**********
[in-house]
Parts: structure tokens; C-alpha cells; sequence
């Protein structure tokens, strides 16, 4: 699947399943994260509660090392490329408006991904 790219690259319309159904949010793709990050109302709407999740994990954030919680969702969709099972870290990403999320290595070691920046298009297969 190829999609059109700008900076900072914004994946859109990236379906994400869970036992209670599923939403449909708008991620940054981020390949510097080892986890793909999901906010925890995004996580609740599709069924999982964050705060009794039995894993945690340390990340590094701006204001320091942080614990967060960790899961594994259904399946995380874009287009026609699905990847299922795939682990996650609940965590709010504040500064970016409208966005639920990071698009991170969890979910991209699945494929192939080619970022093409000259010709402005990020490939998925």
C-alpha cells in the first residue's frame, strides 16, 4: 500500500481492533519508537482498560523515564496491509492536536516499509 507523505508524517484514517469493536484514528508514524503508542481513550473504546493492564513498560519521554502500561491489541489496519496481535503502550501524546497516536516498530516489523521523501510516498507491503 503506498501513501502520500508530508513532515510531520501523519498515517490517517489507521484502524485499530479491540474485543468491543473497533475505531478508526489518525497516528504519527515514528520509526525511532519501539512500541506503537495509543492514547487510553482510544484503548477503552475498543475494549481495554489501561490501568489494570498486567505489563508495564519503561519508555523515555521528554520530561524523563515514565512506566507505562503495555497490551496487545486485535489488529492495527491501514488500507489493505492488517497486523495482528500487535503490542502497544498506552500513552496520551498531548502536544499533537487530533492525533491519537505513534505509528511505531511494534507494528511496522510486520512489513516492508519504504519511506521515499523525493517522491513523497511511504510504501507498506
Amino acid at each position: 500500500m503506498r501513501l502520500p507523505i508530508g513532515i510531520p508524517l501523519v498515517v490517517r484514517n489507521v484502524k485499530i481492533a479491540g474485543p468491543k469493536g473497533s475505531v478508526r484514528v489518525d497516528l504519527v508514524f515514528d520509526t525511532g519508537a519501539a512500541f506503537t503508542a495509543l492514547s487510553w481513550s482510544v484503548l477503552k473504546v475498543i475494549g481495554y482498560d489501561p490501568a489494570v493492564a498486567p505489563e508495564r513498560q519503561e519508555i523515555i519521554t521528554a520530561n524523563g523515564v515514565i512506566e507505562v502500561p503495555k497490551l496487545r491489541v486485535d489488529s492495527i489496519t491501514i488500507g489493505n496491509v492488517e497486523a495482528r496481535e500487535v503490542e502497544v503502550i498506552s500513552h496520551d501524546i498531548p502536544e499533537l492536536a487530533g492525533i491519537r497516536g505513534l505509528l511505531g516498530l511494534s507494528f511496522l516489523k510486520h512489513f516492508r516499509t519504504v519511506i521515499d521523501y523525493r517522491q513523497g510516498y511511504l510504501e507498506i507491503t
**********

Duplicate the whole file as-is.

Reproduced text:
[in-house]
Parts: structure tokens; C-alpha cells; sequence
């Protein structure tokens, strides 16, 4: 699947399943994260509660090392490329408006991904 790219690259319309159904949010793709990050109302709407999740994990954030919680969702969709099972870290990403999320290595070691920046298009297969 190829999609059109700008900076900072914004994946859109990236379906994400869970036992209670599923939403449909708008991620940054981020390949510097080892986890793909999901906010925890995004996580609740599709069924999982964050705060009794039995894993945690340390990340590094701006204001320091942080614990967060960790899961594994259904399946995380874009287009026609699905990847299922795939682990996650609940965590709010504040500064970016409208966005639920990071698009991170969890979910991209699945494929192939080619970022093409000259010709402005990020490939998925």
C-alpha cells in the first residue's frame, strides 16, 4: 500500500481492533519508537482498560523515564496491509492536536516499509 507523505508524517484514517469493536484514528508514524503508542481513550473504546493492564513498560519521554502500561491489541489496519496481535503502550501524546497516536516498530516489523521523501510516498507491503 503506498501513501502520500508530508513532515510531520501523519498515517490517517489507521484502524485499530479491540474485543468491543473497533475505531478508526489518525497516528504519527515514528520509526525511532519501539512500541506503537495509543492514547487510553482510544484503548477503552475498543475494549481495554489501561490501568489494570498486567505489563508495564519503561519508555523515555521528554520530561524523563515514565512506566507505562503495555497490551496487545486485535489488529492495527491501514488500507489493505492488517497486523495482528500487535503490542502497544498506552500513552496520551498531548502536544499533537487530533492525533491519537505513534505509528511505531511494534507494528511496522510486520512489513516492508519504504519511506521515499523525493517522491513523497511511504510504501507498506
Amino acid at each position: 500500500m503506498r501513501l502520500p507523505i508530508g513532515i510531520p508524517l501523519v498515517v490517517r484514517n489507521v484502524k485499530i481492533a479491540g474485543p468491543k469493536g473497533s475505531v478508526r484514528v489518525d497516528l504519527v508514524f515514528d520509526t525511532g519508537a519501539a512500541f506503537t503508542a495509543l492514547s487510553w481513550s482510544v484503548l477503552k473504546v475498543i475494549g481495554y482498560d489501561p490501568a489494570v493492564a498486567p505489563e508495564r513498560q519503561e519508555i523515555i519521554t521528554a520530561n524523563g523515564v515514565i512506566e507505562v502500561p503495555k497490551l496487545r491489541v486485535d489488529s492495527i489496519t491501514i488500507g489493505n496491509v492488517e497486523a495482528r496481535e500487535v503490542e502497544v503502550i498506552s500513552h496520551d501524546i498531548p502536544e499533537l492536536a487530533g492525533i491519537r497516536g505513534l505509528l511505531g516498530l511494534s507494528f511496522l516489523k510486520h512489513f516492508r516499509t519504504v519511506i521515499d521523501y523525493r517522491q513523497g510516498y511511504l510504501e507498506i507491503t